Washington Football Team coach Ron Rivera said he didn't want to speculate on defensive end Ryan Kerrigan's desire to be traded -- or any attempt by the team to possibly unload him by Tuesday's trade deadline.
ESPN's Adam Schefter reported Sunday that Kerrigan had requested a trade. Other sources have said there hasn't been any direct request by Kerrigan to be traded from the team that drafted him in the first round in 2011. Multiple sources said the team hasn't received any offers for Kerrigan.
"It's all been rumors, so we're going to leave it at that," Rivera said Monday. "Ryan's been a big part of what we've done, been a big part of this organization for a number of years, has had a tremendous amount of success. We have a tremendous amount of respect for who he is as a member of the Washington Football Team."
Kerrigan, 32, is in the final year of a contract that pays him a base salary of $11.5 million this season, which could limit interest from other teams. Last year, multiple sources said the organization's desire was to keep Kerrigan with the franchise "for life." But after the front office and coaching turnover, Kerrigan is now in a different spot.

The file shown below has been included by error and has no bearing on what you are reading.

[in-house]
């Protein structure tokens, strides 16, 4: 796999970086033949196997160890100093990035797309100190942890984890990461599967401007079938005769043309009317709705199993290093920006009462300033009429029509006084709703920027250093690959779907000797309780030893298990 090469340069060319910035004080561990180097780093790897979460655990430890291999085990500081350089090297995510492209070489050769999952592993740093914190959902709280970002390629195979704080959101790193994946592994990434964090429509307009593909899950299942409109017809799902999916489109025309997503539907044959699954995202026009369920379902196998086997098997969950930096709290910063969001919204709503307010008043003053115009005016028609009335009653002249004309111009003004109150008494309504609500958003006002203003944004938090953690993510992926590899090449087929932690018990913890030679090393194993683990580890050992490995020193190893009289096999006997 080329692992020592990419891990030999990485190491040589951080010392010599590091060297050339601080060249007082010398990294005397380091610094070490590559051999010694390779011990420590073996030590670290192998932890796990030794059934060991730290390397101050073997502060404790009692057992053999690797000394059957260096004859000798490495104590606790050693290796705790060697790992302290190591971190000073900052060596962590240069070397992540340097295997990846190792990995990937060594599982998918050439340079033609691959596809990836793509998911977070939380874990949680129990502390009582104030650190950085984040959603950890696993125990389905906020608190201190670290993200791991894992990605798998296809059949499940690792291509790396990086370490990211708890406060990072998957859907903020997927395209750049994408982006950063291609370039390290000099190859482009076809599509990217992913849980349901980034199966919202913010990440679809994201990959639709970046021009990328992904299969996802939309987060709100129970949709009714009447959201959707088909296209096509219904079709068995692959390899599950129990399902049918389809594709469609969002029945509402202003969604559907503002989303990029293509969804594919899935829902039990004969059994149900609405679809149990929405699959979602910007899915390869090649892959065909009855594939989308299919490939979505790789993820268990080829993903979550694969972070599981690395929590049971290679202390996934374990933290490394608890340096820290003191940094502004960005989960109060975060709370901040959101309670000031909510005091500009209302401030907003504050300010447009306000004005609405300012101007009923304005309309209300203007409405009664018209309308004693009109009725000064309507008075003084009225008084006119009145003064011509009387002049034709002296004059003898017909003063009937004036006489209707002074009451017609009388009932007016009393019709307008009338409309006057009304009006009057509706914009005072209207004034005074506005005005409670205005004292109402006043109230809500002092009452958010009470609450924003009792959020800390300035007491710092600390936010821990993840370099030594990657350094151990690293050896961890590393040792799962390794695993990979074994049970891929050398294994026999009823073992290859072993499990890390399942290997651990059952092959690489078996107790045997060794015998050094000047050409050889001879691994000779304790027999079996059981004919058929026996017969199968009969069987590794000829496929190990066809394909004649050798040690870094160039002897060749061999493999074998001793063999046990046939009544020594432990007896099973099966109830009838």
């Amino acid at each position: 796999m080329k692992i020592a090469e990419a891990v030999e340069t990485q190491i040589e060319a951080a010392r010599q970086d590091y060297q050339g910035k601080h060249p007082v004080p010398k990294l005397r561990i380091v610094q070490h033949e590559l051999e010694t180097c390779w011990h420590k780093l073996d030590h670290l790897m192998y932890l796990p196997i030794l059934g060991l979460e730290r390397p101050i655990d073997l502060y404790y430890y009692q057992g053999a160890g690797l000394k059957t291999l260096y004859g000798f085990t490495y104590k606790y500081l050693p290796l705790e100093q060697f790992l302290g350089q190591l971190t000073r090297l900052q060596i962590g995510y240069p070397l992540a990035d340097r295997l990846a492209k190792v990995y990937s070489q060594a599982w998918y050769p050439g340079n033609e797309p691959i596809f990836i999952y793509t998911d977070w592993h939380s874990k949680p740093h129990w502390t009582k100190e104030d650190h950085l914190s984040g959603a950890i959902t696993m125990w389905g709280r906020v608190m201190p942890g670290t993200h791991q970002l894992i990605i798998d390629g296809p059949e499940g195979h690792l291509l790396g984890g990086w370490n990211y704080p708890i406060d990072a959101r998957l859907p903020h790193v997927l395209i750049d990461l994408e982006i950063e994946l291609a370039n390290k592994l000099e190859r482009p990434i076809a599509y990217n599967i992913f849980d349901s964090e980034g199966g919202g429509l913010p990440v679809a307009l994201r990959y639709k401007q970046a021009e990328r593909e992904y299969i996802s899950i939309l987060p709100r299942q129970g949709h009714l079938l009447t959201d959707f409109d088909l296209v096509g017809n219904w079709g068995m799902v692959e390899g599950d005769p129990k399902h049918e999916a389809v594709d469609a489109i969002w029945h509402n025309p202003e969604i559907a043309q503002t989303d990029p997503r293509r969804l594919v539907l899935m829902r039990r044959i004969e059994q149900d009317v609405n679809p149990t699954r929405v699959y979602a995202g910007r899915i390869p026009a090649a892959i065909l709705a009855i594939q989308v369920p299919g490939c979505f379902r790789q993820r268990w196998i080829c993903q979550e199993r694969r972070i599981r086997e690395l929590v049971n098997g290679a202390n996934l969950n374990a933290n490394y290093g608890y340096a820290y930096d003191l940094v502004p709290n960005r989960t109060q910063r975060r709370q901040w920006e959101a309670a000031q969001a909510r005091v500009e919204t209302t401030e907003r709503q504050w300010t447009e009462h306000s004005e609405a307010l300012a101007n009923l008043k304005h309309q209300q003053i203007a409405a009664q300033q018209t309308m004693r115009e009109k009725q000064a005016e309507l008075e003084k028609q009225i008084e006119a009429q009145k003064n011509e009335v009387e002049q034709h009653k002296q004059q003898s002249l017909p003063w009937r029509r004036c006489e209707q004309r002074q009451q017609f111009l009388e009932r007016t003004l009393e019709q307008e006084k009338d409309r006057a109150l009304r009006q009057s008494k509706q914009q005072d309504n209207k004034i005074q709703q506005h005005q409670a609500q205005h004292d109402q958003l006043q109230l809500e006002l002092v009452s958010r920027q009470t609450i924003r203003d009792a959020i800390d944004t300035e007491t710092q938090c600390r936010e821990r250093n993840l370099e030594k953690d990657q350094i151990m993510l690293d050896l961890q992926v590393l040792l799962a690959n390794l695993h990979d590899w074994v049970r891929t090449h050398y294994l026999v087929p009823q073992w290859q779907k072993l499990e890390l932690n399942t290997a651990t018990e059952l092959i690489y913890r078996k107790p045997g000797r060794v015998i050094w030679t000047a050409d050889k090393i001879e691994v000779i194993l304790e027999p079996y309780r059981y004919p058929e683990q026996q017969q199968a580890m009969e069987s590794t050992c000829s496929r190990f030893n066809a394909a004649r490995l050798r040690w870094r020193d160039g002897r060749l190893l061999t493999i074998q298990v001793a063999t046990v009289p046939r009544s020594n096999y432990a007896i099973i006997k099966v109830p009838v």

Washington drafted Chase Young with the second overall pick last April and paired him with 2019 first-round pick Montez Sweat at end. Their presence has limited Kerrigan's playing time. Kerrigan, Washington's all-time leader in sacks with 94, has played just 23 snaps combined over the past two games.
Part of that stems from Washington's offense controlling the ball for an average of 34:57 the past two games. But Kerrigan had averaged 26.6 snaps in the first five games, boosted by a 40-snap game when Young was injured in Week 3 at Cleveland.
"He's been exactly what we hoped he would be," Rivera said. "He's contributed, made impact plays. He's impacting our young players on the team, setting the example. He's the right kind of guy to have here."
Young has referred to Kerrigan as a "dude" because of how he prepares and plays. Young even went back and watched Kerrigan's tape from his days at Purdue to see how he developed as a pass-rusher.
Rivera said Kerrigan sets a strong example. He said it's different from when he entered the NFL as a player in 1984 with Chicago.
"I had veteran guys who didn't saddle up to a young player to help them out or told the young player something wrong and incorrect so the player would make a mistake," Rivera said. "I don't see that from guys like Ryan."